There are multiple options for building mobile client applications, from native applications that provide the best usability to mobile web that provides maximum device coverage. The right approach depends on the user requirements. More information can be found in the section “Options for Building Mobile Client Applications”.
Without a middle layer, the main Oracle architecture would be exposed directly to outside the firewall. The middle layer maintained in the DMZ acts as a bi-directional channel between the Oracle SOA gateway and the mobile device applications, providing secure communication by opening only a specific port on the DMZ to the outside world, thus reducing the impact of external threats.
This layer can be custom built or can be a MEAP solution. Some of the functionality for which the middle layer can be leveraged includes:
Some of these capabilities can be achieved using a standard MDM solution. Therefore, detailed evaluation needs to be done to understand which functionality needs to be included in the middle layer.
Oracle Integrated SOA Gateway enables publishing of PL/SQL package interfaces and business events from multiple modules and making these packages available as web services for external applications.
Integration Repository comes with a set of native packaged integration interfaces. These interfaces can be transformed into web services through a service generator. Web services are generated in a machineprocessable format called WSDL (Web Services Description Language). External systems including mobile clients interact with the web services using SOAP (Simple Object Access Protocol) messages.
In addition to the pre-built integration packages, custom interface packages can be created and web-services generated out of these.
A typical web services generation and deployment process flow is shown below.
Please refer to the appendix for an example of WSDL generation.
While many technology options are available for mobile applications development, it’s possible to simplify the lay of the land. Mobile applications can be developed in three fundamental ways:
Build the application for individual platforms using its native development environment. The application is downloaded from an app store and resides on the device.
Build the application once using a cross-platform framework and run it on multiple mobile platforms (after fine-tuning for each platform). The application is downloaded from an app store and resides on the device.
Build the application to run over the internet from a central server, from where it can be accessed by any device with a web browser.
Due to differences in underlying technology, each approach has inherent advantages and drawbacks, development frameworks and appropriate use cases. Careful analysis is required to ensure that an application is built using the right technology for the functionality required. The following table summarizes the different approaches:
|Development Approach||Native||Cross-Mobile Platforms||Mobile Web|
|Definition and Tools||Build the app using native frameworks:
– iPhone SDK
– Android SDK
– Windows Phone SDK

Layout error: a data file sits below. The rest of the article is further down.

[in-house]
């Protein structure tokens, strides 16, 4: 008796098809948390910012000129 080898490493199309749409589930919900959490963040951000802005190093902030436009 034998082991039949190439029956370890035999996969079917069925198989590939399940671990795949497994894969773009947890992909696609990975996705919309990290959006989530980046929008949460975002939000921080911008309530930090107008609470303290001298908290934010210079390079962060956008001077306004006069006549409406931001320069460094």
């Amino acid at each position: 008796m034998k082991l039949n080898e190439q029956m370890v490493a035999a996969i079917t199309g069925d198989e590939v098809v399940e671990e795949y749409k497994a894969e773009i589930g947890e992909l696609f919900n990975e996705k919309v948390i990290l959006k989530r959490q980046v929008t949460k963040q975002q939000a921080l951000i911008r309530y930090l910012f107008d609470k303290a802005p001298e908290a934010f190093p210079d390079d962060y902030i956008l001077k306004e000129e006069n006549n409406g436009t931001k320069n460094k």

|Build once, deploy on multiple platforms as native apps:
– Oracle ADF Mobile
|Build using web technologies:
– JQuery Mobile
|Underlying Technology||– iPhone: Objective C
– Android: Java
– Windows Phone: .NET
|Deployment||App stores||App stores||Over the web|
|Key Use Cases||– Apps requiring high-end user experience, more transactional in nature
– Large user base on one device (e.g. physicians with iPad)
– Offline usage – Apps requiring extensive device and/or OS functions
|– Simpler apps, more informational in nature
– Apps with content updated on a frequent/live basis—perfect for news-type applications
– Multiple device types distributed across key users
|– Generic user experience, performance depends on Internet connection
– Distributed user base across smart phone platforms
– Need to maintain single code base
– Moderate amount of device functions
For mobile applications integrating with Oracle Applications ERP modules, Oracle ADF Mobile would be an excellent solution since it fits into the overall technology architecture stack.
Key questions that need to be considered when identifying the appropriate mobile client technology include:
– Who will use the app?
– What type of experience do users expect?
– What functionality is required?
– How important is multi-platform compatibility?
– Does the app need to run offline or when the connection is bad?
– Are there industry-specific requirements?
– How much time do you have to build the app?
– Does your staff have the necessary skill sets?
– What’s the total cost of ownership?
– How soon do you need new device or OS features?
The table below compares the different approaches:
|Criteria||Fully Native||Cross-Platform Frameworks||Mobile Web Apps||Comments|
|Cost of Development||– Cross-platform frameworks and mobile web apps reduce development costs, as the application can be built for multiple platforms.
– Native apps require a separate development effort on each platform, with minimal reuse.
|Multi-Platform Compatibility||– Mobile web apps provide maximum reach, running on any phone with a web browser.
– Cross-platform frameworks reach all major platforms (but not always the same ones). Native features not included can be coded as plug-ins.